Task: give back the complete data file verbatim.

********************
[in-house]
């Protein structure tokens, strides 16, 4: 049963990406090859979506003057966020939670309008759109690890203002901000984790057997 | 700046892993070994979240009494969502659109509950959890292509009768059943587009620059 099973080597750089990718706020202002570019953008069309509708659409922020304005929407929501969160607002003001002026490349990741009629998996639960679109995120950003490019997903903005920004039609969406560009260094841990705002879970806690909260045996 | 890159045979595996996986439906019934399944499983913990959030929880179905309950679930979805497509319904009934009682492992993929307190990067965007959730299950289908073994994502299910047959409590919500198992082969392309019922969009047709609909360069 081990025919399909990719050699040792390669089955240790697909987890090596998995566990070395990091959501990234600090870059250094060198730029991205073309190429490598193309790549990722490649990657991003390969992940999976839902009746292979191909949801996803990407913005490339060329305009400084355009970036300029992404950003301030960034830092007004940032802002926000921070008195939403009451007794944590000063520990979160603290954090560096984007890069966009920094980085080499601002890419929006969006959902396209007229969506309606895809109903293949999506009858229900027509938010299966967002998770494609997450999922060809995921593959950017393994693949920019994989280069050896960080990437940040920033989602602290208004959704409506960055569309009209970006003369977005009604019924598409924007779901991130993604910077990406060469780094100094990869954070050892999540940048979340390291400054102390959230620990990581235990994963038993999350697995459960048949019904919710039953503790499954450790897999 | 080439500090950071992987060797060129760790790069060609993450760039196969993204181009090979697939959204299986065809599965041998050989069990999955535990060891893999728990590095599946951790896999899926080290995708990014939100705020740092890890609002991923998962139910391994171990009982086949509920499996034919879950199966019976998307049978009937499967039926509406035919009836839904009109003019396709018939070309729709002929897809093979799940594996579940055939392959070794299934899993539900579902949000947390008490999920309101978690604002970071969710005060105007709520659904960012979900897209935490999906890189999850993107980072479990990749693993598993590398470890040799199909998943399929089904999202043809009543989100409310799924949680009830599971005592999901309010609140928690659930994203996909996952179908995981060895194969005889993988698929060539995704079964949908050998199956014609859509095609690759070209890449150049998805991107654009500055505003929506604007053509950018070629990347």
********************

[in-house]
């Protein structure tokens, strides 16, 4: 049963990406090859979506003057966020939670309008759109690890203002901000984790057997 | 700046892993070994979240009494969502659109509950959890292509009768059943587009620059 099973080597750089990718706020202002570019953008069309509708659409922020304005929407929501969160607002003001002026490349990741009629998996639960679109995120950003490019997903903005920004039609969406560009260094841990705002879970806690909260045996 | 890159045979595996996986439906019934399944499983913990959030929880179905309950679930979805497509319904009934009682492992993929307190990067965007959730299950289908073994994502299910047959409590919500198992082969392309019922969009047709609909360069 081990025919399909990719050699040792390669089955240790697909987890090596998995566990070395990091959501990234600090870059250094060198730029991205073309190429490598193309790549990722490649990657991003390969992940999976839902009746292979191909949801996803990407913005490339060329305009400084355009970036300029992404950003301030960034830092007004940032802002926000921070008195939403009451007794944590000063520990979160603290954090560096984007890069966009920094980085080499601002890419929006969006959902396209007229969506309606895809109903293949999506009858229900027509938010299966967002998770494609997450999922060809995921593959950017393994693949920019994989280069050896960080990437940040920033989602602290208004959704409506960055569309009209970006003369977005009604019924598409924007779901991130993604910077990406060469780094100094990869954070050892999540940048979340390291400054102390959230620990990581235990994963038993999350697995459960048949019904919710039953503790499954450790897999 | 080439500090950071992987060797060129760790790069060609993450760039196969993204181009090979697939959204299986065809599965041998050989069990999955535990060891893999728990590095599946951790896999899926080290995708990014939100705020740092890890609002991923998962139910391994171990009982086949509920499996034919879950199966019976998307049978009937499967039926509406035919009836839904009109003019396709018939070309729709002929897809093979799940594996579940055939392959070794299934899993539900579902949000947390008490999920309101978690604002970071969710005060105007709520659904960012979900897209935490999906890189999850993107980072479990990749693993598993590398470890040799199909998943399929089904999202043809009543989100409310799924949680009830599971005592999901309010609140928690659930994203996909996952179908995981060895194969005889993988698929060539995704079964949908050998199956014609859509095609690759070209890449150049998805991107654009500055505003929506604007053509950018070629990347």